10 Reasons Why The Strokes Remain This Century's Defining Indie Band

10 Reasons Why The Strokes Remain This Century's Defining Indie Band


It's still baffling to think that the majority of The Strokes are still the right side of 40; forming in 1998, bursting onto New York's rejuvenated indie-rock scene with seminal debut album Is This It in 2001, the Manhattan five-piece have remained a mainstay at the forefront of contemporary music for nearly two decades. 

And that's despite a lack of output, as a band, in recent years. Mixed-reviews for 2011's Angles and 2013's Comedown Machine saw Julian Casablancas and co pursue other artistic ventures or extra-curricular activities entirely, yet once there's an inkling of a semi-reunion, people still lose their shit. 

It's testament to the sheer impact of their initial albums, that The Strokes continue to command top spots at the world's most respected music festivals, headlining Primavera Sound, Best Kept Secret, NOS Alive, Garorock, III Points, and Festival Estéreo Picnic this summer. With potentially more to come.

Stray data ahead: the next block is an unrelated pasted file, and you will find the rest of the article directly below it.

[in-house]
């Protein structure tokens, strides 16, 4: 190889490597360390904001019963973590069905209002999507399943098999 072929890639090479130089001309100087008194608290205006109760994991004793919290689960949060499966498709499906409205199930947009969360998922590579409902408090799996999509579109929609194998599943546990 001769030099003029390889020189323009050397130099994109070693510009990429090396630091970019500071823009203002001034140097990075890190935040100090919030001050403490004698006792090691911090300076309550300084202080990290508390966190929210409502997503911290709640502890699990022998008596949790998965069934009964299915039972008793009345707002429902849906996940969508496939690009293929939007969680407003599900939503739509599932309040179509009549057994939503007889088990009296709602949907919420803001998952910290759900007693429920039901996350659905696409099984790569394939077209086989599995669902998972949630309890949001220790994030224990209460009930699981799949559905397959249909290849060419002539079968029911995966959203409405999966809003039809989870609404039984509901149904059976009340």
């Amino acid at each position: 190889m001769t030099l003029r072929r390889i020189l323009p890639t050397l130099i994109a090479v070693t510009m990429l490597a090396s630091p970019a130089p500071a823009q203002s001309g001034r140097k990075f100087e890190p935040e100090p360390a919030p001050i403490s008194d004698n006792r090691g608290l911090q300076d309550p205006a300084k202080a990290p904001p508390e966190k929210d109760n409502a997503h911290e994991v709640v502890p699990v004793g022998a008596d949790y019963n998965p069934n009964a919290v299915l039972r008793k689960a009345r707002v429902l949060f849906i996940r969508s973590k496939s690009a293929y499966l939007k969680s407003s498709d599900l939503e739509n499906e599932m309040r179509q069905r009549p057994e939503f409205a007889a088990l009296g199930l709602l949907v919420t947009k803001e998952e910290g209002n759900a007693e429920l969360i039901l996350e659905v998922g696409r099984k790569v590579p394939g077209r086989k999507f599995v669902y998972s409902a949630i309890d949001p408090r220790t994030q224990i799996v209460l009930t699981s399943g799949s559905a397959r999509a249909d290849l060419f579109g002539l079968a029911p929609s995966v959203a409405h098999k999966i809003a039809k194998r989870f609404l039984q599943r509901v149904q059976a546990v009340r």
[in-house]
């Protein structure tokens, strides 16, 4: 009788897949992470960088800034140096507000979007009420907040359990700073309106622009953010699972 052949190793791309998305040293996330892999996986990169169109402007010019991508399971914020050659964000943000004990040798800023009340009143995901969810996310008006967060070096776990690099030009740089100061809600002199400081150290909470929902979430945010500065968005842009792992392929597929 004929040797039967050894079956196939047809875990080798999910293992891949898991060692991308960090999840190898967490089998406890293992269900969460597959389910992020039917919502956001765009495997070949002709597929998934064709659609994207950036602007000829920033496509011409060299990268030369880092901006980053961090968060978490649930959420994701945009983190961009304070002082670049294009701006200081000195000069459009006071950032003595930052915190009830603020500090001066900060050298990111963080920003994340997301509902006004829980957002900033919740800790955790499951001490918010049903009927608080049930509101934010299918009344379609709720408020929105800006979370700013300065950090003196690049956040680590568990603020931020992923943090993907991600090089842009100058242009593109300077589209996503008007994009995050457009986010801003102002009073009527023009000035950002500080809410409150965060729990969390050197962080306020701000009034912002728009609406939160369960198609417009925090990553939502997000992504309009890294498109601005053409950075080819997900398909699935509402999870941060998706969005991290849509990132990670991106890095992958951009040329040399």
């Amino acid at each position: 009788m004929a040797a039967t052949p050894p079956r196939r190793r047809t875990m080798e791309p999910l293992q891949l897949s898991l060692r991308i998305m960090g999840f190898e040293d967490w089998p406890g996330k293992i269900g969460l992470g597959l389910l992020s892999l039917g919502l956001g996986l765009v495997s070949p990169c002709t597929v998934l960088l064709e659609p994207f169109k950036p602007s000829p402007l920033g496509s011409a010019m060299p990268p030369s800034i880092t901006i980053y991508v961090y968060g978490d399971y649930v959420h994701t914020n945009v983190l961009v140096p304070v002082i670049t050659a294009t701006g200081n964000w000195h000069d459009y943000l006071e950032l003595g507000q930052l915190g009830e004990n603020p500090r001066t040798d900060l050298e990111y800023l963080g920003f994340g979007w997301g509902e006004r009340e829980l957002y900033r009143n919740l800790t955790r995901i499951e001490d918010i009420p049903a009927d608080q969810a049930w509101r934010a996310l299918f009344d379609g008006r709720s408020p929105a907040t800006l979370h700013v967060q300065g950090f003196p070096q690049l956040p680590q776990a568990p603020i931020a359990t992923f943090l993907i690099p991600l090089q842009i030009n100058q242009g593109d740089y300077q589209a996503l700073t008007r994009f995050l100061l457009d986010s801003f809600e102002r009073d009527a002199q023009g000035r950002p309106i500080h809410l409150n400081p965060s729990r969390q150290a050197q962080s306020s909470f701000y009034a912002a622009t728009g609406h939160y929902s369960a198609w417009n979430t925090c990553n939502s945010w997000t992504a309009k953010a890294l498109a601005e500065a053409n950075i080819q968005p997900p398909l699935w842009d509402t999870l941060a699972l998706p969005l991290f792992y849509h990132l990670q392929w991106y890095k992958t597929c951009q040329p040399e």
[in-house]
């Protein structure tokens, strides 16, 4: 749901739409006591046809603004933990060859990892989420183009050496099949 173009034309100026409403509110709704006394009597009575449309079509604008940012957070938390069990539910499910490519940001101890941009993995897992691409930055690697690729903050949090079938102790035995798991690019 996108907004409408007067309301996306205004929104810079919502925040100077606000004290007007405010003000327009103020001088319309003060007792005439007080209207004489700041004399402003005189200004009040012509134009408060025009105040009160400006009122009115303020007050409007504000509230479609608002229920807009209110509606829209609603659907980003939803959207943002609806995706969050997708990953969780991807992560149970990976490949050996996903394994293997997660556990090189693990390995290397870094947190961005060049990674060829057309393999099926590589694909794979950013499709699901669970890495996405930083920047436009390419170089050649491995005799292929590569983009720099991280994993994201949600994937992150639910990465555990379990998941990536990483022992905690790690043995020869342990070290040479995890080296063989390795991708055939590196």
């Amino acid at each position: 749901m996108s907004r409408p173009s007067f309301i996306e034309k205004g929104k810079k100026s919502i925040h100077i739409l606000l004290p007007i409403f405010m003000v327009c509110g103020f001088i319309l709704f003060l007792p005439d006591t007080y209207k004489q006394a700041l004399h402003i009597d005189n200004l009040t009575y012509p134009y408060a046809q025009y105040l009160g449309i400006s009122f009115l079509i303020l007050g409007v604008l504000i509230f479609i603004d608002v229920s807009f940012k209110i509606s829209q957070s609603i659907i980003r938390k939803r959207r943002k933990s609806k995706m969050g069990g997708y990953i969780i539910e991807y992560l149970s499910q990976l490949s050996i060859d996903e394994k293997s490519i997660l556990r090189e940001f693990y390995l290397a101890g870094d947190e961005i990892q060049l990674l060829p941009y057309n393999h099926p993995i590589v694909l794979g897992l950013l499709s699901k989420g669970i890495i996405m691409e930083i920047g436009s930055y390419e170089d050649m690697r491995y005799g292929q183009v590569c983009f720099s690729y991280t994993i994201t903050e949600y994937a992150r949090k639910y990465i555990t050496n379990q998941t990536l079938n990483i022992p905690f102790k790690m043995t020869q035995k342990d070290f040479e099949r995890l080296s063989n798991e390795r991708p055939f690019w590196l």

Is there new material waiting in the wings? We'll have to see. But for now, let's take a retrospective look as to why The Strokes are one of the defining bands of this century:


1. The Modern Age

 

Rough around the edges as are most EP's from unsigned bands, The Strokes started a bidding war once it caught the attention of the prominent independent labels. 'Bands' were drastically out of favour, so a tug-of-war over a little-known indie rock band was unprecedented at the time. 

One of the songs that stuck out from The Modern Age was it's title-track; though re-worked and re-recorded for their full-length debut as you can hear below, the raw talent was quickly realised.

 

2. 'Last Nite'

 

The track that truly shifted the cultural zeitgeist away from DJs and back to scruffy guitar-playing kids wearing skinny jeans. Indie music made an unprecedented comeback with The Strokes leading the renaissance, alongside prominent bands formulated in the New York City scene at the time including Interpol, LCD Soundsystem, and Yeah Yeah Yeah's.

Forever a staple in their sets, 'Last Nite' still incites the same feverish singalongs nearly twenty years on from it's initial release. Indie club nights were never the same again.

 

3. 'Someday'